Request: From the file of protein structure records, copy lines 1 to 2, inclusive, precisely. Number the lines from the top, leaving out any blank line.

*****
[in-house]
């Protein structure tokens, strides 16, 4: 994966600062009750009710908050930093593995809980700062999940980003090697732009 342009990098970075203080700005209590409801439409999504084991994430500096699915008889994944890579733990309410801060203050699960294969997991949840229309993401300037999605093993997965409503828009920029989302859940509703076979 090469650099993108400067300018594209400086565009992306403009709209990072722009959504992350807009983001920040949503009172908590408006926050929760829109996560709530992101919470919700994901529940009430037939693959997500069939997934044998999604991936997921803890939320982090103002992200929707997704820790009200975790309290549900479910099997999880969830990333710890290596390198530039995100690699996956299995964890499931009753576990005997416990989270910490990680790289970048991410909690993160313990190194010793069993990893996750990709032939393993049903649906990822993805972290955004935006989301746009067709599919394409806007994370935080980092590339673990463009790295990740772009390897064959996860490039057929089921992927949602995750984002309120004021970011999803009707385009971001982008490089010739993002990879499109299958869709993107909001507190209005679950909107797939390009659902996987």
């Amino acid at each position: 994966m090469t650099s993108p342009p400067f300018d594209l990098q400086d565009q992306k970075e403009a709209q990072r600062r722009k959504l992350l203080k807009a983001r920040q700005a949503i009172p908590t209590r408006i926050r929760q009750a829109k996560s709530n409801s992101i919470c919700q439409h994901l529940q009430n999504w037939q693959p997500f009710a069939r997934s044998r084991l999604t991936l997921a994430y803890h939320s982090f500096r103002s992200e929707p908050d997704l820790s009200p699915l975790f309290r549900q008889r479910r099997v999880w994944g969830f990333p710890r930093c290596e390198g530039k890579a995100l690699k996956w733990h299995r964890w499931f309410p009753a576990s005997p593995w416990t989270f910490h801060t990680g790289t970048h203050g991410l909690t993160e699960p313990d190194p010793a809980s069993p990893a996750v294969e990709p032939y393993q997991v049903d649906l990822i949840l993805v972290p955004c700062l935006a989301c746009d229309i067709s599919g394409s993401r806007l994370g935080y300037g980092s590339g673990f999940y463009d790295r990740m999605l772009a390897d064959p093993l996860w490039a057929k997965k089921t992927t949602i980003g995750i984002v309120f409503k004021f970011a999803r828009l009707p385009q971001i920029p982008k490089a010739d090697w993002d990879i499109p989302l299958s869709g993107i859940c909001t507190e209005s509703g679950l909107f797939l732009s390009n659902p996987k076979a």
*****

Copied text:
[in-house]
């Protein structure tokens, strides 16, 4: 994966600062009750009710908050930093593995809980700062999940980003090697732009 342009990098970075203080700005209590409801439409999504084991994430500096699915008889994944890579733990309410801060203050699960294969997991949840229309993401300037999605093993997965409503828009920029989302859940509703076979 090469650099993108400067300018594209400086565009992306403009709209990072722009959504992350807009983001920040949503009172908590408006926050929760829109996560709530992101919470919700994901529940009430037939693959997500069939997934044998999604991936997921803890939320982090103002992200929707997704820790009200975790309290549900479910099997999880969830990333710890290596390198530039995100690699996956299995964890499931009753576990005997416990989270910490990680790289970048991410909690993160313990190194010793069993990893996750990709032939393993049903649906990822993805972290955004935006989301746009067709599919394409806007994370935080980092590339673990463009790295990740772009390897064959996860490039057929089921992927949602995750984002309120004021970011999803009707385009971001982008490089010739993002990879499109299958869709993107909001507190209005679950909107797939390009659902996987």